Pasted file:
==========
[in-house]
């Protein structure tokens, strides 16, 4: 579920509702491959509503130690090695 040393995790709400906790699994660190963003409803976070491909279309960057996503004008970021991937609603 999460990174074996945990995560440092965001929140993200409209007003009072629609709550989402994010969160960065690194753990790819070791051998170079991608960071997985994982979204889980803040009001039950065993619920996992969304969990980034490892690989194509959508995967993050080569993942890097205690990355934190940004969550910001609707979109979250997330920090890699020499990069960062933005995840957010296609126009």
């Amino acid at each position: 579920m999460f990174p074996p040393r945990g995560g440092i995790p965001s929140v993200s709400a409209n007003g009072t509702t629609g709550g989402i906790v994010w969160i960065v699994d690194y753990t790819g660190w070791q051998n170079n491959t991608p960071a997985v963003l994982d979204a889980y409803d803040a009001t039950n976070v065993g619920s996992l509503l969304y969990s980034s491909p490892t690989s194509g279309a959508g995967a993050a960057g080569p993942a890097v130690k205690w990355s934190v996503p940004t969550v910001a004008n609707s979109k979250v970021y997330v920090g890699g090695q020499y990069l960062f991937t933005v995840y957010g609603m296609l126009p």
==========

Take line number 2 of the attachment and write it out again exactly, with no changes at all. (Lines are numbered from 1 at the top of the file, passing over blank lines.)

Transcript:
């Protein structure tokens, strides 16, 4: 579920509702491959509503130690090695 040393995790709400906790699994660190963003409803976070491909279309960057996503004008970021991937609603 999460990174074996945990995560440092965001929140993200409209007003009072629609709550989402994010969160960065690194753990790819070791051998170079991608960071997985994982979204889980803040009001039950065993619920996992969304969990980034490892690989194509959508995967993050080569993942890097205690990355934190940004969550910001609707979109979250997330920090890699020499990069960062933005995840957010296609126009």